State constitutions typically provide that the state first has to service its debt, then make it pension payments, and then pay for services. What we don't know is whether that order will be enforced. And ultimately, the busted state is going to be looking to the federal government for a bailout. Think Greece, but on a much bigger scale.
In an efficient market, at any point in time, the actual price of a security will be a good estimate of its intrinsic value.
Debates go on to this day about what caused the Great Depression. Economics is not very good at explaining swings in economic activity.
After costs, only the top 3% of managers produce a return that indicates they have sufficient skill to just cover their costs, which means that going forward, and despite extraordinary past returns, even the top performers are expected to be only as good as a low-cost passive index fund. The other 97% can be expected to do worse.
Economies typically do not function well in hyperinflation. The real value of government debt might disappear, but the economy is likely to disappear with it.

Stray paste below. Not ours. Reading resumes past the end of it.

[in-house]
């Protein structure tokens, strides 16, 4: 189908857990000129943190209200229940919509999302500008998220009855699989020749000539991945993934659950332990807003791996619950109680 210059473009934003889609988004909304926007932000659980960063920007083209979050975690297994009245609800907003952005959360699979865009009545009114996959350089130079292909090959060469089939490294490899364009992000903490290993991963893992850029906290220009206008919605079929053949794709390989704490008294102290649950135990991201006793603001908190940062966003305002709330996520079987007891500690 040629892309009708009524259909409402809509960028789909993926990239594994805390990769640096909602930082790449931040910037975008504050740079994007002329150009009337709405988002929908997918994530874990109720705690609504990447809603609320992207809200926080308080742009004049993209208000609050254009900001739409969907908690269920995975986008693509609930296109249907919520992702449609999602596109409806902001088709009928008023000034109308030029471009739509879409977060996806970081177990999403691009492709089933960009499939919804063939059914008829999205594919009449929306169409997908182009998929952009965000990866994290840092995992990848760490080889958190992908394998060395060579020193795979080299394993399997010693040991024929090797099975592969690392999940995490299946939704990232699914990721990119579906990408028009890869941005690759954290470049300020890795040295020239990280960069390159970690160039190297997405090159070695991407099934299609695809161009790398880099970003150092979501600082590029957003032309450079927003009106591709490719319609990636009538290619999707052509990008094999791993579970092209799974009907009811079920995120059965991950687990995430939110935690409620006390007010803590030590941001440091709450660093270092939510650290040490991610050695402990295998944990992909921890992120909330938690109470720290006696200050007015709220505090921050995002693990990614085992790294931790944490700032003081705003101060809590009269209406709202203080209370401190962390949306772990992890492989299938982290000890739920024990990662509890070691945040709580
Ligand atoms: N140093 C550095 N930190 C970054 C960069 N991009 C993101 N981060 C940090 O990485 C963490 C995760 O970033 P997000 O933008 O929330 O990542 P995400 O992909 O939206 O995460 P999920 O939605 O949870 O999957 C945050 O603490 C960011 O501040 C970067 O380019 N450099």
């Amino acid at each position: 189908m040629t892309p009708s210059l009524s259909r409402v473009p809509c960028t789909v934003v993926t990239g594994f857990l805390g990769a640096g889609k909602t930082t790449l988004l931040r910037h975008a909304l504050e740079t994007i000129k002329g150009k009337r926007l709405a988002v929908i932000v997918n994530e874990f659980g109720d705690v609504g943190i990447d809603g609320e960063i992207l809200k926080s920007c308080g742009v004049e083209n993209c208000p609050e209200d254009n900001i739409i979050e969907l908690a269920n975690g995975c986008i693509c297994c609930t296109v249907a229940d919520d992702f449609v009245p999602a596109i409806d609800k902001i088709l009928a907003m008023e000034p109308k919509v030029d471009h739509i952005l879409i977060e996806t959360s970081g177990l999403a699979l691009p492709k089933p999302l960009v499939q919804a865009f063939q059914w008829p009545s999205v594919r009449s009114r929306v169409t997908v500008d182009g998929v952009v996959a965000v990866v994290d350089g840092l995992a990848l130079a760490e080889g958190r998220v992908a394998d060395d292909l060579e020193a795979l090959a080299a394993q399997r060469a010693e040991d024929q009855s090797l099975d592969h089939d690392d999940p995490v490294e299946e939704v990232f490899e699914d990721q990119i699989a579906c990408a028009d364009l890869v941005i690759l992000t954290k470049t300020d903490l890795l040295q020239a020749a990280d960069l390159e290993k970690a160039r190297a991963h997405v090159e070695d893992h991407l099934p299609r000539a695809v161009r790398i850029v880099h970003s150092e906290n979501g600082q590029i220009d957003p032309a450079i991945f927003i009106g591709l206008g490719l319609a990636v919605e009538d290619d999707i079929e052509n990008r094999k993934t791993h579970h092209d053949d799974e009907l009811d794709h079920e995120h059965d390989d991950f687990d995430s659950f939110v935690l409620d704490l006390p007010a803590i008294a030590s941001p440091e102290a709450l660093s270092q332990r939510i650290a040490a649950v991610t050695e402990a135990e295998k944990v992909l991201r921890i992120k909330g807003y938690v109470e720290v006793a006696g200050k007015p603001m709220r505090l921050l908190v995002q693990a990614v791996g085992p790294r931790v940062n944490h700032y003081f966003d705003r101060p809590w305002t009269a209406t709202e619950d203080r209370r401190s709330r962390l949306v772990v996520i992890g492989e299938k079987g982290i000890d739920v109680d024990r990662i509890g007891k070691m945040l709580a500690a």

An investor doesn't have a prayer of picking a manager that can deliver true alpha.
I don't know what a credit bubble means. I don't even know what a bubble means. These words have become popular. I don't think they have any meaning.
I'm an extreme libertarian, but I realize we're in a democracy, and in a democracy, people can have views of all stripes, and there's no reason to argue about it.
I don't believe anyone wants to hear what I have to say.
People don't walk away from their homes unless they can't make the payments. That's an indication that we are in a recession.
People are always saying that prices are too high. When they turn out to be right, we anoint them. When they turn out to be wrong, we ignore them. They are typically right and wrong about half the time.